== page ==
Once the passenger is aloft, no pains are spared to study his comfort and peace of mind. On the famous coast-to-coast routes there are “day planes”, with reasonably commodious seating, and “sleeper planes”, with berths and reclining chairs (see the chapter “Air Routes Across America”). It has become the custom on transcontinental lines to serve meals free to passengers because of the intense competition between air line companies. The institution of air hostesses is well known and has a greater value than mere publicity. The presence on board an air liner of one of these young women has been found to have a reassuring effect on nervous passengers. There is, however, a tendency to substitute men stewards.
Another element of passenger comfort is the air-conditioning of aeroplanes. When the machine is on the ground a van drives up and pumps in cool or warm air, according to season. Once the machine is in the air a system of controlled ventilation is at work. Air is admitted at the nose of the aircraft and the entire air content is changed every minute. In cold weather the air is preheated by a steam system before passing into the cabins.
Such other attractions as special china, silver and linen, individual tables, individual toilet kits, and even telephones are advertised by the big companies. Other amenites are soundproofing, so that conversation may be carried on in normal tones, and the elimination of vibration by mounting
engines and chairs on rubber. At the end of his trip the passenger disembarks and is carried to the centre of the city by another air line car, similar to that in which he began his journey.
The third factor in American commercial flying is freight or “express”. This is growing at a faster rate even than the passenger traffic. Figures over the five complete years 1932-37 showed an increase of between 400 and 500 per cent in air express.
Nation-Wide Freight Organization
Virtually the whole of the business is handled by the Air Express Division of Railway Express Agency, Inc. (or R.E.A.), the great carrying concern of the United States. The completeness of this service was attained on September 1, 1937, when a new agreement came into force by which the air express business of the great air line, Transcontinental and Western Air, Inc., was taken over.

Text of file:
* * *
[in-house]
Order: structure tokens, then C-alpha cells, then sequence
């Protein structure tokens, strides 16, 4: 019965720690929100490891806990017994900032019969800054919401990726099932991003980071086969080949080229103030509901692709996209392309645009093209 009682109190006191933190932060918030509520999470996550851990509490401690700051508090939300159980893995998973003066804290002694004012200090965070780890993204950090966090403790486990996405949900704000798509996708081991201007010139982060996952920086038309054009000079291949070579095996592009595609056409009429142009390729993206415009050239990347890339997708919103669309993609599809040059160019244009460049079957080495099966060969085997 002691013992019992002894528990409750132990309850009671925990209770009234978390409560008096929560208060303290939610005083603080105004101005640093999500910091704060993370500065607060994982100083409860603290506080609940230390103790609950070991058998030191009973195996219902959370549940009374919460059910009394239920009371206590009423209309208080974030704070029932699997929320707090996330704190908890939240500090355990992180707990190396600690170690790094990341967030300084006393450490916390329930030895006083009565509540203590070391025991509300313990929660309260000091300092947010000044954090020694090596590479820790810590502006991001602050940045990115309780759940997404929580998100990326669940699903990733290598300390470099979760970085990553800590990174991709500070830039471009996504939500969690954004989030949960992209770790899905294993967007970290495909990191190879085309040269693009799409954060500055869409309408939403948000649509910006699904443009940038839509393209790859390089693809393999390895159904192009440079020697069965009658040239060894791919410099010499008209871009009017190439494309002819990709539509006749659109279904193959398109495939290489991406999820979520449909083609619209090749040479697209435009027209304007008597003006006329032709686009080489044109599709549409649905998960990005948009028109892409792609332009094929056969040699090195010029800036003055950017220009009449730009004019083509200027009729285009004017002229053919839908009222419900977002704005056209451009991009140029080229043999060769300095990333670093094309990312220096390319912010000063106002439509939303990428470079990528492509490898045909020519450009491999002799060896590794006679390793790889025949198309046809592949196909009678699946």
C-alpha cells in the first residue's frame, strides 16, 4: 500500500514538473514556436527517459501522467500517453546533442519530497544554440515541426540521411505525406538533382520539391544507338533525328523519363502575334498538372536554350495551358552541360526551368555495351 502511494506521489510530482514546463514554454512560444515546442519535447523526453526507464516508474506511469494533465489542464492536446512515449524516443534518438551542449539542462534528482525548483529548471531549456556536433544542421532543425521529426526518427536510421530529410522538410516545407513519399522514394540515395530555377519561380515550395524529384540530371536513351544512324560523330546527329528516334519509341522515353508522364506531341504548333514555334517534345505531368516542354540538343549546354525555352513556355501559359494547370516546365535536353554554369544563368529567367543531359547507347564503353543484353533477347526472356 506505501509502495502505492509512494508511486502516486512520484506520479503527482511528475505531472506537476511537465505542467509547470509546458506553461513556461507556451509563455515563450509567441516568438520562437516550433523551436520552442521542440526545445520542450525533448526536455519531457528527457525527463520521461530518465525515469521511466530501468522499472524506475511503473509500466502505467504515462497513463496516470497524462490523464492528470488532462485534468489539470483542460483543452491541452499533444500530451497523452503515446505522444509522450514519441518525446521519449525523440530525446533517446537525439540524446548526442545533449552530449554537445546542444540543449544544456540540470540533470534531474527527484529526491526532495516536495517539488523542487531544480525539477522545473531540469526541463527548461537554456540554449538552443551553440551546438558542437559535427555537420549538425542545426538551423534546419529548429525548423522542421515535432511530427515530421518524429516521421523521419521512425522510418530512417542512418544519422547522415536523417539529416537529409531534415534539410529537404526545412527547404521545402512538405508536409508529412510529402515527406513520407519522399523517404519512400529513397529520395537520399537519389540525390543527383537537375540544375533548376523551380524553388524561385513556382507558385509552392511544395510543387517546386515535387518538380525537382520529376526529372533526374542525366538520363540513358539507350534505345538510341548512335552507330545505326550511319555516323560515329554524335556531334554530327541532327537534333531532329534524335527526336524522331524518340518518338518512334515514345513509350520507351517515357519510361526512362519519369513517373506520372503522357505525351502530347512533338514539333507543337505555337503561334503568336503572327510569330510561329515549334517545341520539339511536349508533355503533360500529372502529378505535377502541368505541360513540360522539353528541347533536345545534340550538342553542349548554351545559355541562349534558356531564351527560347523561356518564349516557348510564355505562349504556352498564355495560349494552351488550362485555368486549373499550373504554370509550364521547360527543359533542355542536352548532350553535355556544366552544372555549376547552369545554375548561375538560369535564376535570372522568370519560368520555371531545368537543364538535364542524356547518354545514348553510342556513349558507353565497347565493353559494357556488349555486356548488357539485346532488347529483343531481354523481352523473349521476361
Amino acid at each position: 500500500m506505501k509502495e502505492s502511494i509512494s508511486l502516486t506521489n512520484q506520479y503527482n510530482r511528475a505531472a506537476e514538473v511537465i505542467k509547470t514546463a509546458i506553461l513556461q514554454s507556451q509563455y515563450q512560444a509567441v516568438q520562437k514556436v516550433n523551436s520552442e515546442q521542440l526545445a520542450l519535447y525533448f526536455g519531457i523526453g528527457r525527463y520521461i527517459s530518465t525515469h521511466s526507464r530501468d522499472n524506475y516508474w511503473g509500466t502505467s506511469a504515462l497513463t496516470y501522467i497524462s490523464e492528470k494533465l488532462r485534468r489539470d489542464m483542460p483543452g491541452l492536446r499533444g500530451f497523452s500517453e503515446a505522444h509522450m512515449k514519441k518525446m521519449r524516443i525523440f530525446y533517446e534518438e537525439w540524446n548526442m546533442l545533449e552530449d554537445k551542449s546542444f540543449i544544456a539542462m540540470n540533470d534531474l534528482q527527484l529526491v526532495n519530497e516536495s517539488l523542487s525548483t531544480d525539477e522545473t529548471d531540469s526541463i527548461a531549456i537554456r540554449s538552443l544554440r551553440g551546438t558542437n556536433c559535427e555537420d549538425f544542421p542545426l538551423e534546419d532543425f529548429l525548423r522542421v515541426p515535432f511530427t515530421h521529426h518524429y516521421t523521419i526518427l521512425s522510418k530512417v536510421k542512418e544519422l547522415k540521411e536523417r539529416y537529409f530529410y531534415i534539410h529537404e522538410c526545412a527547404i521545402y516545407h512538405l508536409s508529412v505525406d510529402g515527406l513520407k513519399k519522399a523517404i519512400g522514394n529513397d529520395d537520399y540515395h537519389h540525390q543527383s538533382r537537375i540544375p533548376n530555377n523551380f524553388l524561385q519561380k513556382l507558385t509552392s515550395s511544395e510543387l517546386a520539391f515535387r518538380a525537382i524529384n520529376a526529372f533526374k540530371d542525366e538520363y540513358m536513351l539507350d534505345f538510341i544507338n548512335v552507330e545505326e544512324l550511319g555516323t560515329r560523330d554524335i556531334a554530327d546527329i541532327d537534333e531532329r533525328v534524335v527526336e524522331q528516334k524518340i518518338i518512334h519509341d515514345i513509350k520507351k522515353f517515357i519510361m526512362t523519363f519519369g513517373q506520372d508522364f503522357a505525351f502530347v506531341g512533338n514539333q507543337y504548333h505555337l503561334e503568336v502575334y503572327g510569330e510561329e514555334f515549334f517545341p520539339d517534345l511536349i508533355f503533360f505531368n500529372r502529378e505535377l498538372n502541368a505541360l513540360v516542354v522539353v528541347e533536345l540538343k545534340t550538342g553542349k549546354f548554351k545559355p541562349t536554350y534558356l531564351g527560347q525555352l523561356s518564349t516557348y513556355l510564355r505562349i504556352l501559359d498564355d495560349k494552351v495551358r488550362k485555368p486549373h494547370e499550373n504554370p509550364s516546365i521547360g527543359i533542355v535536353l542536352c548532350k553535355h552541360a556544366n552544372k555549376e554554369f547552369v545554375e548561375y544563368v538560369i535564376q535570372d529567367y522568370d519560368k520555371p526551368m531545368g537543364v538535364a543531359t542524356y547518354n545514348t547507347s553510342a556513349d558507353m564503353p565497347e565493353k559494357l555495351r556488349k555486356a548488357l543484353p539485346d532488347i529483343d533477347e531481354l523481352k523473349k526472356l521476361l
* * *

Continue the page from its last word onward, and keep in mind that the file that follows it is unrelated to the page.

Before 1936 most lines were handling their own freight business. Then came the first deal by which most air lines made arrangements with R.E.A. to handle this side of the service. The advantages were great from all points of view. R.E.A. has a nation-wide delivery and collection service, such as no air line could hope to set up. From the public’s point of view the consignment of goods for air transport was much simplified when the familiar procedure, as for goods for rail transport, was applied to air freight. Moreover, the new scheme enabled a joint rail-air service to be worked.
The system of handling express is as follows. R.E.A. collects the goods from the premises of the consignor, conveys them to the airport, loads them on the aeroplane, unloads them at the destination and delivers them to the consignee.
One enterprise has brought greatly increased freight revenue to Pan American Airways on the route between the United States and South America. This is the trade in baby chickens. These are now shipped when scarcely twelve hours old. In one month more than 1,000,000 have been sent. The story of this particular item of “express” is interesting.
LOADING AIR EXPRESS on to a United Air Lines machine at Burbank, California. “Express” is the American term given to freight, which is an important factor in American commercial flying. Freight traffic is increasing at a greater rate than passenger traffic Railway Express Agency, Inc., handles all express and is responsible for its transit from door to door.
One of the staple articles of diet in Latin American countries is chicken. Yet, until recently, the breed had been allowed to decline to a low point, and the cost of replacement would have been prohibitive. Ship transport took so long that hatching eggs spoiled before they could reach their destination. Grown chickens, to survive the voyage, needed large crates, special care and an attendant.
A Pan American traffic official, aware of these facts, interested a poultry farmer of the Middle West in the idea of shipping hatching eggs by air. In the autumn of 1929 an experimental shipment was sent to Guatemala, Central America. Only two eggs out of a gross were broken. The farmer then decided to cover a broader field. Special egg crates were built and shipments were carried as far as Panama by air.